Illinois' Cave-In-Rock was once a naturally formed hive of scum and villainy.

Illinois’ Cave-In-Rock Was Once a Naturally Formed Hive of Scum and Villainy

Illinois’ Cave-In-Rock Was Once a Naturally Formed Hive of Scum and Villainy

Atlas Obscura
Your Guide to the World's Hidden Wonders
June 15 2015 11:00 AM

A Cave of Villainy on the Ohio River

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Located in an Illinois state park bearing its name, within a village that does as well, Cave-In-Rock is a fairly peaceful public park feature. But it has a storied history of gambling, prostitution, piracy, murder, and general villainy. 

The 55-foot-wide cave sits on the bank of the Ohio River and takes its name from the explorer who discovered it 1739, dubbing the natural shelter "caverne dans Le Roc." The cave features a fissure in the top which acts as a natural chimney, making it perfect for wilderness habitation.


Almost immediately after the cave was discovered, it became a wretched hive of scum and villainy. From around 1790, Cave-In-Rock was base camp for a group of river pirates who would ambush flatboats carrying cargo down the Ohio River. Pirates, bandits, fugitives, and murderers used the cave as a sort of hideout and hangout where they could scheme, gamble, drink, and even kill. People are said to have been forced off the cliff above the cave to their death.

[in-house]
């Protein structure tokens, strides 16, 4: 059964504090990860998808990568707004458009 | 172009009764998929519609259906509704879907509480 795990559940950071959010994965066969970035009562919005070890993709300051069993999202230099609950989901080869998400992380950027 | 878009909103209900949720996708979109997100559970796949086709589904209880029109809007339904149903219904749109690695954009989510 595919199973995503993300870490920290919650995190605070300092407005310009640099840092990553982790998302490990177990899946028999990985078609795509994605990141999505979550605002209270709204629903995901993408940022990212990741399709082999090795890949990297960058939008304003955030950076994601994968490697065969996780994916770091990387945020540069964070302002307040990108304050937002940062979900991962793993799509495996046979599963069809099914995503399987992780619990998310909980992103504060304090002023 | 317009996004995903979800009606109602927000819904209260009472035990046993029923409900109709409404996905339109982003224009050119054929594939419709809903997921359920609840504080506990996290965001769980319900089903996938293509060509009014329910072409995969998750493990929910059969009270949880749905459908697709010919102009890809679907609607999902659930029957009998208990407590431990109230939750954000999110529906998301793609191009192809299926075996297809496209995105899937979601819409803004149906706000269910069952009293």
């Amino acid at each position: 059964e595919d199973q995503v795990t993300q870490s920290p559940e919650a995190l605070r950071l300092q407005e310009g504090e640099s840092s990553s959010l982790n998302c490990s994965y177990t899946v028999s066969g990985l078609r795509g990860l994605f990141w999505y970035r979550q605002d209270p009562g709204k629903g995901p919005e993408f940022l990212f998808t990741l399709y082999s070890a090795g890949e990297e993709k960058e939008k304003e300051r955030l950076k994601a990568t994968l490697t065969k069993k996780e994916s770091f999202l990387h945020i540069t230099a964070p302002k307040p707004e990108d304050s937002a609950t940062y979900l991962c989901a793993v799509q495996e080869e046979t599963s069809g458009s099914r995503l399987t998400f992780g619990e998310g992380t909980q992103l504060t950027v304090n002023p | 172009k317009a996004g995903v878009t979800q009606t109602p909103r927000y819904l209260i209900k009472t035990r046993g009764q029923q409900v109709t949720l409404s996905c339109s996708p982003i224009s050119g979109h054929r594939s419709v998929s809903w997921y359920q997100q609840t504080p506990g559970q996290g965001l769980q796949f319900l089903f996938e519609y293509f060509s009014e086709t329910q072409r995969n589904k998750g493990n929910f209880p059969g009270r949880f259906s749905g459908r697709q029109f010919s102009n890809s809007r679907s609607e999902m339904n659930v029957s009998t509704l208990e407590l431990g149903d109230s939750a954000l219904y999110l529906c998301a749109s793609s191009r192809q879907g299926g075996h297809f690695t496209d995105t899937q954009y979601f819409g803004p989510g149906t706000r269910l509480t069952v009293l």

Among the famed criminals said to have hidden out in the caves are the Harpe brothers, considered America's first serial killers due to a spate of murders they embarked on in 1798. There is even a local legend that Jesse James and his gang once took refuge there.

However the bad times could not last forever. In 1799 a group of justice-minded vigilantes known as "The Exterminators" raided the cave and the surrounding area, effectively destroying the ne'er-do-wells' hold on the site. More bandits moved into the space, but none stayed for long. In the mid-1800s the cave was even used as a church, while the small village that would come to be Cave-In-Rock was established nearby.

Today the cave sits empty in Cave-In-Rock State Park. Visitors willing to seek out the cave can still explore the space and kick back in the style of a bloodthirsty river pirate.

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Eric Grundhauser is a head writer and editor at Atlas Obscura. He lives in Brooklyn with his comic book collection. Follow him on Twitter.